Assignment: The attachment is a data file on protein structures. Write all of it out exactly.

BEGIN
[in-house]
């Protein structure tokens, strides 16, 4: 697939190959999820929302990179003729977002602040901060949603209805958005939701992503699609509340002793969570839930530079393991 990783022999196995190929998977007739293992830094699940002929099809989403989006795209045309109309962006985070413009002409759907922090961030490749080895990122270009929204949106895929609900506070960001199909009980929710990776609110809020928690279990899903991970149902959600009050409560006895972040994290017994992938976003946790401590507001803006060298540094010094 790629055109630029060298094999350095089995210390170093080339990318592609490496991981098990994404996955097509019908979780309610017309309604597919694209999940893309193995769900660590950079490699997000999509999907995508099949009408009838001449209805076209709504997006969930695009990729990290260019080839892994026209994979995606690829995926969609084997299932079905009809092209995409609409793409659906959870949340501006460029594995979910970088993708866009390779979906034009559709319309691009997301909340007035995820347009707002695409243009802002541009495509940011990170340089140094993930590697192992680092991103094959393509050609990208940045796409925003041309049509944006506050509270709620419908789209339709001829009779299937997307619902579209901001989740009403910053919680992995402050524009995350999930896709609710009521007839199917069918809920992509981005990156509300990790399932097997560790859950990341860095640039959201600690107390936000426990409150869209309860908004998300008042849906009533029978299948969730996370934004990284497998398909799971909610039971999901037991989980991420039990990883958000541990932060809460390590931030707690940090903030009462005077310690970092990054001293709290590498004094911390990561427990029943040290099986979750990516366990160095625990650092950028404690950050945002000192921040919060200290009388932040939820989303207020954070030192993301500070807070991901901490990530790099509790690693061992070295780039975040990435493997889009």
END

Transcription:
[in-house]
């Protein structure tokens, strides 16, 4: 697939190959999820929302990179003729977002602040901060949603209805958005939701992503699609509340002793969570839930530079393991 990783022999196995190929998977007739293992830094699940002929099809989403989006795209045309109309962006985070413009002409759907922090961030490749080895990122270009929204949106895929609900506070960001199909009980929710990776609110809020928690279990899903991970149902959600009050409560006895972040994290017994992938976003946790401590507001803006060298540094010094 790629055109630029060298094999350095089995210390170093080339990318592609490496991981098990994404996955097509019908979780309610017309309604597919694209999940893309193995769900660590950079490699997000999509999907995508099949009408009838001449209805076209709504997006969930695009990729990290260019080839892994026209994979995606690829995926969609084997299932079905009809092209995409609409793409659906959870949340501006460029594995979910970088993708866009390779979906034009559709319309691009997301909340007035995820347009707002695409243009802002541009495509940011990170340089140094993930590697192992680092991103094959393509050609990208940045796409925003041309049509944006506050509270709620419908789209339709001829009779299937997307619902579209901001989740009403910053919680992995402050524009995350999930896709609710009521007839199917069918809920992509981005990156509300990790399932097997560790859950990341860095640039959201600690107390936000426990409150869209309860908004998300008042849906009533029978299948969730996370934004990284497998398909799971909610039971999901037991989980991420039990990883958000541990932060809460390590931030707690940090903030009462005077310690970092990054001293709290590498004094911390990561427990029943040290099986979750990516366990160095625990650092950028404690950050945002000192921040919060200290009388932040939820989303207020954070030192993301500070807070991901901490990530790099509790690693061992070295780039975040990435493997889009």